MUSIC : VALLEY WEEKEND : A Kansas City Feeling for Bluesy Kind of Jazz : Betty Bryant brings her vocals and piano style to Chadney's for KLON's Caravan.

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Betty Bryant may have left Kansas City 40 years ago, but that city's music still flows through her veins.

"There's a Kansas City feel to what I play," said Bryant, a pianist and singer. "I still have a certain amount of the blues that I learned from Jay McShann (the legendary Kansas City-based pianist-singer-bandleader with whom she often sang when she was first getting into show business). It shows through when I'm playing.

"My blues feeling is not hard line--I'll never be on stage with B.B. King, but the feeling is there and people know it."

Bryant appears tonight at Chadney's in Burbank with one of her favorite bassists, Richard Simon. Also on the bill is trumpeter-singer-comedian Jack Sheldon.

The performances of Bryant and Sheldon are part of the KLON-FM (88.1) Jazz Caravan, twice-yearly fund-raising events that draw close to 2,000 avid jazz fans. The money helps support the nonprofit jazz station. During the event, Caravan members pay $15 each and are invited to attend any of 15 Los Angeles area clubs without further cover charge. Shuttle bus service between clubs is provided.

The San Fernando Valley clubs taking part are the Baked Potato in North Hollywood, with Don Randi and Quest; Jax and Deja Vu in Glendale, hosting Cecilia Coleman and Sherman Ferguson respectively; and B.B. King's Blue's Club in Universal City, with Arthur Adams. Tickets for the Caravan can be purchased at any participating club. For information, call KLON at (310) 985-1686. The public isn't required to join the Caravan to attend any of the clubs, and at Chadney's, the room's usual no-cover, no-minimum policy is in effect.

Chadney's is usually a lively room, and will be more so tonight. And to keep the crowd enthused, Bryant plans to focus on up-tempo and blues during her sets. She also plans to through in a slow number now and then, as she did with considerable success at her last show a month ago.

"Right in the middle of the night, I sang the slow ballad, 'When the World Was Young,' and you could hear a pin drop. In Chadney's!" she exclaimed. "It was so wonderful that people actually listened."

Bryant, who works most other Thursdays at Bob Burn's restaurant in Woodland Hills, knows she's in good hands with Simon as her rhythm and harmony partner. "We've played a lot during the past four years," she said. "He's an incredible listener. I can play anything, all the wrong chord changes and he's there with me. He's very supportive."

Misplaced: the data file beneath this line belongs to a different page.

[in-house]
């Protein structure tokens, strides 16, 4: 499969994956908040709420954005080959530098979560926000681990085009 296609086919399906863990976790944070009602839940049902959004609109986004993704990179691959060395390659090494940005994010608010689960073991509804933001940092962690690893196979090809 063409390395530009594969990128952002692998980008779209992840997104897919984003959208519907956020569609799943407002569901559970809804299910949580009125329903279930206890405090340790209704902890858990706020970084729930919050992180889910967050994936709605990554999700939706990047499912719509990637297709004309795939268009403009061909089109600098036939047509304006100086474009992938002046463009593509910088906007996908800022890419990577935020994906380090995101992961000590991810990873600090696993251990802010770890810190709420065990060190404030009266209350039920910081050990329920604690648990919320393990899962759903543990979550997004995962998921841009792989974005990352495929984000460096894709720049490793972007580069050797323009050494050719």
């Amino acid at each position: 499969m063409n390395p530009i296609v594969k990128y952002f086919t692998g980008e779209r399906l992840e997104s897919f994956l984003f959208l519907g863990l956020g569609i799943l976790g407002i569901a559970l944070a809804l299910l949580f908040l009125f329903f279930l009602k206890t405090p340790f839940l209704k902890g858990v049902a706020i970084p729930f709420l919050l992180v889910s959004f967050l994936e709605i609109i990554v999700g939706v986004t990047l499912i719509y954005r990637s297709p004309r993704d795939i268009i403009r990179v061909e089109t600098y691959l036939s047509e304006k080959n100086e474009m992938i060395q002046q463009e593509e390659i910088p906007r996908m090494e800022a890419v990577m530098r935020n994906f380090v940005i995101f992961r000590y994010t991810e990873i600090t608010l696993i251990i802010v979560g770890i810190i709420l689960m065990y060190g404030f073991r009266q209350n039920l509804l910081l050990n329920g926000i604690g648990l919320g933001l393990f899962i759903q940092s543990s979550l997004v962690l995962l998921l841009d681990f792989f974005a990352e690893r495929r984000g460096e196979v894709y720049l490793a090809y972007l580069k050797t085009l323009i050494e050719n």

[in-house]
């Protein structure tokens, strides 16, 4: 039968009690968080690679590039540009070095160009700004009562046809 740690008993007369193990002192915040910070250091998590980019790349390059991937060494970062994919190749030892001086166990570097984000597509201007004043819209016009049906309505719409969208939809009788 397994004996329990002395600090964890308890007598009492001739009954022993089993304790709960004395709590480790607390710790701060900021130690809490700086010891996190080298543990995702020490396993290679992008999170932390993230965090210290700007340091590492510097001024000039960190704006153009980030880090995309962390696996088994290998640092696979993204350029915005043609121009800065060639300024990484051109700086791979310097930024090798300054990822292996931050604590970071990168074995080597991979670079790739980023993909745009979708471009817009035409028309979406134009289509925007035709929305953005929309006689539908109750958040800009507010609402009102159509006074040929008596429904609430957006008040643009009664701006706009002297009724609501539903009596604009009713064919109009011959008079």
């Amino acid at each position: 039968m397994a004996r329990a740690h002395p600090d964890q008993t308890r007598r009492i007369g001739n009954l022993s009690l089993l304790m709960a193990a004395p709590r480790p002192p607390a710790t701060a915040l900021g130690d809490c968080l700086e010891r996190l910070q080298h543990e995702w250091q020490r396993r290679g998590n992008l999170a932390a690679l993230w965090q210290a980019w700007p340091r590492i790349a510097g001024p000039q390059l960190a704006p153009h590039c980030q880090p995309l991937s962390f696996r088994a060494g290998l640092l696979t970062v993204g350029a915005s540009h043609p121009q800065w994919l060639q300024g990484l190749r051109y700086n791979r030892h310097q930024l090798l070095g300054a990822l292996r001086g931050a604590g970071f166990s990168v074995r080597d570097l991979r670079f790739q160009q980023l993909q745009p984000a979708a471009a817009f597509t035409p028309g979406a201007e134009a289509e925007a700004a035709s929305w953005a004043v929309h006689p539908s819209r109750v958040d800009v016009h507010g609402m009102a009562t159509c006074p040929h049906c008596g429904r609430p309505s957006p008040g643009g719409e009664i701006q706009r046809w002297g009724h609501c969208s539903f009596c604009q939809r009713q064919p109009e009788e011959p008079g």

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Betty Bryant will appear with Richard Simon tonight, 8 p.m.-1:30 a.m., at Chadney's, 3000 W. Olive St., Burbank. No cover, no minimum. (818) 843-5333. She also plays most Thursdays, 7-11 p.m., at Bob Burn's, 21821 Oxnard St., Woodland Hills. No cover, no minimum. (818) 883-2145.

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High Standards: Chris Taylor made it clear right away: He is not a blues singer, not a jazz singer. "I sing pop," he said in a barrel-deep, mellifluous voice. And by pop , he means the classic standards--the cream of the crop of Broadway show tunes from the '30s, '40s and '50s.

Taylor, who appears tonight at Monteleone's West, stocks his repertoire with such choice selections as "The Lady is a Tramp," "You Go To My Head," "Just One of Those Things" and "My Funny Valentine."

"These are beautiful songs and they're fun to sing," he said, speaking from his home in Van Nuys. "In an era of tuneless rap, it is wonderful to get back to the great songs."

Ten years ago, Taylor, who primarily makes his living as a commercial artist and doing voice-overs, started to sing professionally. He says he can't stop now. "I learned by listening to, and singing along with, Barbra Streisand records. Singing brings me such joy, and that's what I try to give to the audience."

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Chris Taylor sings tonight, 7 p.m.-midnight, at Monteleone's West, 19337 Ventura Blvd., Tarzana. No cover; without dinner, $9.95 food/drink minimum. FYI: (818) 996-0662.

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